June 26, 2014

The World's Tiniest Hand Splints


Problem #1.  When I drive for 30 or more minutes my paralyzed hand gets tight from the constant vibration.    Solution #1: To keep my hand open I use foam tubing designed to slip over the handle of eating utensils.  It has a 5/8 inch opening that runs down the center of the tube.  The fit is not tight enough to keep my fingers absolutely straight, but the foam traps body heat which relaxes my muscles.  My hand starts out stiff as the photo shows and ends flat on my thigh by the time I arrive at my destination.  The foam also provides traction so my hand does not slip off my thigh. 

Problem #2.  Pushing a heavy shopping cart makes my thumb bend severely.    Solution #2.    I slip a piece of foam over my thumb.  The foam keeps my thumbnail from digging into the side of my index finger.

Problem #3.  I have to grip a peanut butter jar tightly which makes my index finger and thumb bend sharply (see black line). 
A severely bent thumb means I am strengthening a bully who is already too strong!  I eat a peanut butter sandwich every day because Smart Balance peanut butter has omega-3 oil which lowers my high triglycerides (a bad fat in the blood).


Solution #3: I keep my thumb and index finger straight by donning rubber finger cots used to count money.  The finger cots give me traction that keeps my fingers straight as my sound hand uses a knife to dig peanut butter out of the jar.  I keep the finger cots in a shot glass for measuring liquor.  The shot glass sits on the windowsill in my kitchen.

6 comments:

  1. Thanks, I'm going to have to use #1 since when I'm driving I can't keep my affected hand flat under my legs.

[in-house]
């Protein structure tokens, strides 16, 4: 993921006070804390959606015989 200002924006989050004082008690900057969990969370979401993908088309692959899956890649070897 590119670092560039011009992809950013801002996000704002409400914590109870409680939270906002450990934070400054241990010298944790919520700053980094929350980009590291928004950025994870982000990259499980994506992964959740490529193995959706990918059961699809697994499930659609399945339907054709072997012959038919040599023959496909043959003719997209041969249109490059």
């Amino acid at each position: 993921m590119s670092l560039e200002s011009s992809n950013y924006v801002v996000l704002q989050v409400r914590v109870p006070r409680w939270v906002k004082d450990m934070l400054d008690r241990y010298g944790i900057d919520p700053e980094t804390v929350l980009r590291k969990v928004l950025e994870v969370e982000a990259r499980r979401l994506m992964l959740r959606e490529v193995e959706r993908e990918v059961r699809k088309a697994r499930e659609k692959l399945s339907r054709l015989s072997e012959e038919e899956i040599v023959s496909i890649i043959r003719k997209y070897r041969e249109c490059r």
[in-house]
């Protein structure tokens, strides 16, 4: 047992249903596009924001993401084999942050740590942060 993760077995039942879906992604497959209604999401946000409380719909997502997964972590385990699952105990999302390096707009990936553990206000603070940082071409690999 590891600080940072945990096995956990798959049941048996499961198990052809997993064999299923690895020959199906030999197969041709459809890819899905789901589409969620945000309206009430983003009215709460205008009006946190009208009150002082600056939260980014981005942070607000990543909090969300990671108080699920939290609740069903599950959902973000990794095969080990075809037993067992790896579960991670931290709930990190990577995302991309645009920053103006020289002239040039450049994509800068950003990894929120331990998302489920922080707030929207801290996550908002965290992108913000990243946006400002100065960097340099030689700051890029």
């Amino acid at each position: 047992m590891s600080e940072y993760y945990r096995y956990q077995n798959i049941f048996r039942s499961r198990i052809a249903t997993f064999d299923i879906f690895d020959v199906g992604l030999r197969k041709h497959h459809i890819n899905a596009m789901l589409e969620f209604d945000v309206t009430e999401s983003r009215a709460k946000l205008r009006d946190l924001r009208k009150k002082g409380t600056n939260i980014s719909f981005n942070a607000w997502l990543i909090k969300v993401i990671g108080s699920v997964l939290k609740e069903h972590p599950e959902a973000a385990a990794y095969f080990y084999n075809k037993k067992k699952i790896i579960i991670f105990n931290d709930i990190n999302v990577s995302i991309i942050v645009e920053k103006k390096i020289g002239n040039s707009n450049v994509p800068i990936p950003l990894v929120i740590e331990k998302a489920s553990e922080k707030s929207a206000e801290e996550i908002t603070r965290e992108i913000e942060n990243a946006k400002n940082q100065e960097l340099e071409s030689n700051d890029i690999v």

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  2. Thanks! Great ideas! I'm going to start using them right away.

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  3. Rebecca, I'm an OT who works mainly with geriatrics and in a SNF. I see a lot of strokes and have started recommending your book as a reference. I love your ideas! I think I knew you had this site, but forgot about it and refound it. Thanks for all the info you give to others. I think like an OT, but don't have the first hand experience of stroke so I love that you think like an OT and a stroke survivor.

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  4. These are amazing ideas! Can you let me know where do you buy the foam tubing.

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  5. I buy one at a time at a local medical supply store. You can also buy them in bulk from Patterson Medical.

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  6. You can also use finger sleeves that are made out elastic. They will allow finger flexion and allow fingertips to be exposed but are often firm enough to hold the fingers straight (it depends on how high the tone is). You can buy a dozen of Flent Finger Sleeves for less than $6. They also make finger sleeves out of neoprene. I haven't tried them, but they would probably work too.

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